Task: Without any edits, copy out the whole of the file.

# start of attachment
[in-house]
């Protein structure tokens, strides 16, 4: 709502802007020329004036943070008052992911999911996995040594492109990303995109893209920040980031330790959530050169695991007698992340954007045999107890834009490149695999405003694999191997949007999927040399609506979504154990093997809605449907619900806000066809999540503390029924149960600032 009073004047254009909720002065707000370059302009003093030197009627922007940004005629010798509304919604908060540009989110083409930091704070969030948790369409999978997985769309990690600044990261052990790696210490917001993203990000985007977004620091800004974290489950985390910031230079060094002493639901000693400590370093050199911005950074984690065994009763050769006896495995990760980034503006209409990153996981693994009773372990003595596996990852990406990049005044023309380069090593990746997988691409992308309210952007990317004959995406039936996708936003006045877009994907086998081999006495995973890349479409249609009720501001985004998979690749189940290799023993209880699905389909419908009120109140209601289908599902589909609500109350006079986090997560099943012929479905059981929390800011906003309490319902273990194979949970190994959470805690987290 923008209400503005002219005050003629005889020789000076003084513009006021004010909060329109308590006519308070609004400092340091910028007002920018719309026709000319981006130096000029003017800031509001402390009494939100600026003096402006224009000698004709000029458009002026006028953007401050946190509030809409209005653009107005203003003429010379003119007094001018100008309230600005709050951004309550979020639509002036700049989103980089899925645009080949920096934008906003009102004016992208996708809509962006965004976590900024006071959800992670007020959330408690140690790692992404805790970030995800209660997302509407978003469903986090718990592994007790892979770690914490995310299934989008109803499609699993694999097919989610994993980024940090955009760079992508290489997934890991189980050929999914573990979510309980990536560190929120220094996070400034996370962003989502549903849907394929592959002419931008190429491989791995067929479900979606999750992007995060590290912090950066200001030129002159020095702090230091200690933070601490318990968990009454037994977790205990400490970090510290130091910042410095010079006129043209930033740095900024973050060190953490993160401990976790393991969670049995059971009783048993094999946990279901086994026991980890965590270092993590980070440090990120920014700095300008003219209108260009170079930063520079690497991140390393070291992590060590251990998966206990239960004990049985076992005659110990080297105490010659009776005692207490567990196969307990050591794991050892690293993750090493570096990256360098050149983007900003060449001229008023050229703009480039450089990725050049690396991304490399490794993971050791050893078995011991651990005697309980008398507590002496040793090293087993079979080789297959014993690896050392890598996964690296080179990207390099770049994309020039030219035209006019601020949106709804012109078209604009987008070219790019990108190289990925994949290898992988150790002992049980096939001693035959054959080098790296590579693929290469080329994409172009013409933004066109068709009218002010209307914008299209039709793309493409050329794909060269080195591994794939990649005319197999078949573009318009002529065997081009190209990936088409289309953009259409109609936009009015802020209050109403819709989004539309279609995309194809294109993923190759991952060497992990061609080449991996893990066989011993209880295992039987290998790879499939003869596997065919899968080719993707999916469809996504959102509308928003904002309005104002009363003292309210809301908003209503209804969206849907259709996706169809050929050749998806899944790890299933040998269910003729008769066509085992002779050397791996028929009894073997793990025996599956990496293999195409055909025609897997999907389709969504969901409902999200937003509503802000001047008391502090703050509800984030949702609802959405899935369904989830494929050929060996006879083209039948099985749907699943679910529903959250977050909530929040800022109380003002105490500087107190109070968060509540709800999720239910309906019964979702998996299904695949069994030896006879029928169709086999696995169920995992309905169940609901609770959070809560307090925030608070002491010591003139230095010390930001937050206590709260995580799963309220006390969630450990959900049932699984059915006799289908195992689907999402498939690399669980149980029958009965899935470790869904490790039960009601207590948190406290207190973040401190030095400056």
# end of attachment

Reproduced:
[in-house]
């Protein structure tokens, strides 16, 4: 709502802007020329004036943070008052992911999911996995040594492109990303995109893209920040980031330790959530050169695991007698992340954007045999107890834009490149695999405003694999191997949007999927040399609506979504154990093997809605449907619900806000066809999540503390029924149960600032 009073004047254009909720002065707000370059302009003093030197009627922007940004005629010798509304919604908060540009989110083409930091704070969030948790369409999978997985769309990690600044990261052990790696210490917001993203990000985007977004620091800004974290489950985390910031230079060094002493639901000693400590370093050199911005950074984690065994009763050769006896495995990760980034503006209409990153996981693994009773372990003595596996990852990406990049005044023309380069090593990746997988691409992308309210952007990317004959995406039936996708936003006045877009994907086998081999006495995973890349479409249609009720501001985004998979690749189940290799023993209880699905389909419908009120109140209601289908599902589909609500109350006079986090997560099943012929479905059981929390800011906003309490319902273990194979949970190994959470805690987290 923008209400503005002219005050003629005889020789000076003084513009006021004010909060329109308590006519308070609004400092340091910028007002920018719309026709000319981006130096000029003017800031509001402390009494939100600026003096402006224009000698004709000029458009002026006028953007401050946190509030809409209005653009107005203003003429010379003119007094001018100008309230600005709050951004309550979020639509002036700049989103980089899925645009080949920096934008906003009102004016992208996708809509962006965004976590900024006071959800992670007020959330408690140690790692992404805790970030995800209660997302509407978003469903986090718990592994007790892979770690914490995310299934989008109803499609699993694999097919989610994993980024940090955009760079992508290489997934890991189980050929999914573990979510309980990536560190929120220094996070400034996370962003989502549903849907394929592959002419931008190429491989791995067929479900979606999750992007995060590290912090950066200001030129002159020095702090230091200690933070601490318990968990009454037994977790205990400490970090510290130091910042410095010079006129043209930033740095900024973050060190953490993160401990976790393991969670049995059971009783048993094999946990279901086994026991980890965590270092993590980070440090990120920014700095300008003219209108260009170079930063520079690497991140390393070291992590060590251990998966206990239960004990049985076992005659110990080297105490010659009776005692207490567990196969307990050591794991050892690293993750090493570096990256360098050149983007900003060449001229008023050229703009480039450089990725050049690396991304490399490794993971050791050893078995011991651990005697309980008398507590002496040793090293087993079979080789297959014993690896050392890598996964690296080179990207390099770049994309020039030219035209006019601020949106709804012109078209604009987008070219790019990108190289990925994949290898992988150790002992049980096939001693035959054959080098790296590579693929290469080329994409172009013409933004066109068709009218002010209307914008299209039709793309493409050329794909060269080195591994794939990649005319197999078949573009318009002529065997081009190209990936088409289309953009259409109609936009009015802020209050109403819709989004539309279609995309194809294109993923190759991952060497992990061609080449991996893990066989011993209880295992039987290998790879499939003869596997065919899968080719993707999916469809996504959102509308928003904002309005104002009363003292309210809301908003209503209804969206849907259709996706169809050929050749998806899944790890299933040998269910003729008769066509085992002779050397791996028929009894073997793990025996599956990496293999195409055909025609897997999907389709969504969901409902999200937003509503802000001047008391502090703050509800984030949702609802959405899935369904989830494929050929060996006879083209039948099985749907699943679910529903959250977050909530929040800022109380003002105490500087107190109070968060509540709800999720239910309906019964979702998996299904695949069994030896006879029928169709086999696995169920995992309905169940609901609770959070809560307090925030608070002491010591003139230095010390930001937050206590709260995580799963309220006390969630450990959900049932699984059915006799289908195992689907999402498939690399669980149980029958009965899935470790869904490790039960009601207590948190406290207190973040401190030095400056």